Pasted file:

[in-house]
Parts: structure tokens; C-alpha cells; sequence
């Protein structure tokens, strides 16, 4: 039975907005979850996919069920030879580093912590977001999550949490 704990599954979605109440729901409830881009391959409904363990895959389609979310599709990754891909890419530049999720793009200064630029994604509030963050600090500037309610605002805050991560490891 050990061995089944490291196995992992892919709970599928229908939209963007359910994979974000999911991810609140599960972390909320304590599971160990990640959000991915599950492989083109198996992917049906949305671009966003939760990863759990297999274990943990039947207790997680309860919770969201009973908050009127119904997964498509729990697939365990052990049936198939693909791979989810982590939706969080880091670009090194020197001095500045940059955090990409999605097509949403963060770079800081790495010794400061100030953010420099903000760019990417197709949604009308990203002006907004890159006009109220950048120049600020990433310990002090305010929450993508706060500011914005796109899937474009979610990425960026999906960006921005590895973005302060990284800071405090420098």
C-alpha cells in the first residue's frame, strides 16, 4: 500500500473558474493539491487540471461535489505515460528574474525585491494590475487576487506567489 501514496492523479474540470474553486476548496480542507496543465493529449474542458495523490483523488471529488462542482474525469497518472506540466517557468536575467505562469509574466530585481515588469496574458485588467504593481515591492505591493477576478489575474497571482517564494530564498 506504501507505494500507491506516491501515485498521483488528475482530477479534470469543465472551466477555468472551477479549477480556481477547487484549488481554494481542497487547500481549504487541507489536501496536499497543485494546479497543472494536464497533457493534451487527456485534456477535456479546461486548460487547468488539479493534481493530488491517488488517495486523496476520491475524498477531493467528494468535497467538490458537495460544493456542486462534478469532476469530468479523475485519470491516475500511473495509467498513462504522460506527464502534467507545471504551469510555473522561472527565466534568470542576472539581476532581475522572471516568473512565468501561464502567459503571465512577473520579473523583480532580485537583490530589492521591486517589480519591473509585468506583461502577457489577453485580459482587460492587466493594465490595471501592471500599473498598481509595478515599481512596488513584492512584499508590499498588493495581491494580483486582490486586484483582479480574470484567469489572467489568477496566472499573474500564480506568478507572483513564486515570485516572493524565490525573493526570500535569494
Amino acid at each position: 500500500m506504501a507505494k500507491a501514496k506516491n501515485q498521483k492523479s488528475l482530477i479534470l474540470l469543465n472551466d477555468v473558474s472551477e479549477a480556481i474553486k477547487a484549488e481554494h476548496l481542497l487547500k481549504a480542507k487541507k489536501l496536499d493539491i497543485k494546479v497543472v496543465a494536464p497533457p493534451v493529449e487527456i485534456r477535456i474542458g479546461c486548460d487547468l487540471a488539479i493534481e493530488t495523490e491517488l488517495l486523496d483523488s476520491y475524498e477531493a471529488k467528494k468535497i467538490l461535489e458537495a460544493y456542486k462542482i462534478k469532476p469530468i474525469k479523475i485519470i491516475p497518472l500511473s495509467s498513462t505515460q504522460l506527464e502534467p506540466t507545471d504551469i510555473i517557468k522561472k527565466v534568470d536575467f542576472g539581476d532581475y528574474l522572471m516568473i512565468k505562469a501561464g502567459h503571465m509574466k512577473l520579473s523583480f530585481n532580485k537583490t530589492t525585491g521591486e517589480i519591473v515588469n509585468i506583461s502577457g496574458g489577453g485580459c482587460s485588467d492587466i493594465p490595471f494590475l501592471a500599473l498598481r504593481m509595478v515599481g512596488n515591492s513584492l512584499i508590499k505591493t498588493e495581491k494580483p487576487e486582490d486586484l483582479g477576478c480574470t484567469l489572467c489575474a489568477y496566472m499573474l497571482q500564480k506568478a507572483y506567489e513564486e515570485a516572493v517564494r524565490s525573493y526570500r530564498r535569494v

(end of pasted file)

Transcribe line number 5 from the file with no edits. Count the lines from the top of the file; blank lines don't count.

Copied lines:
Amino acid at each position: 500500500m506504501a507505494k500507491a501514496k506516491n501515485q498521483k492523479s488528475l482530477i479534470l474540470l469543465n472551466d477555468v473558474s472551477e479549477a480556481i474553486k477547487a484549488e481554494h476548496l481542497l487547500k481549504a480542507k487541507k489536501l496536499d493539491i497543485k494546479v497543472v496543465a494536464p497533457p493534451v493529449e487527456i485534456r477535456i474542458g479546461c486548460d487547468l487540471a488539479i493534481e493530488t495523490e491517488l488517495l486523496d483523488s476520491y475524498e477531493a471529488k467528494k468535497i467538490l461535489e458537495a460544493y456542486k462542482i462534478k469532476p469530468i474525469k479523475i485519470i491516475p497518472l500511473s495509467s498513462t505515460q504522460l506527464e502534467p506540466t507545471d504551469i510555473i517557468k522561472k527565466v534568470d536575467f542576472g539581476d532581475y528574474l522572471m516568473i512565468k505562469a501561464g502567459h503571465m509574466k512577473l520579473s523583480f530585481n532580485k537583490t530589492t525585491g521591486e517589480i519591473v515588469n509585468i506583461s502577457g496574458g489577453g485580459c482587460s485588467d492587466i493594465p490595471f494590475l501592471a500599473l498598481r504593481m509595478v515599481g512596488n515591492s513584492l512584499i508590499k505591493t498588493e495581491k494580483p487576487e486582490d486586484l483582479g477576478c480574470t484567469l489572467c489575474a489568477y496566472m499573474l497571482q500564480k506568478a507572483y506567489e513564486e515570485a516572493v517564494r524565490s525573493y526570500r530564498r535569494v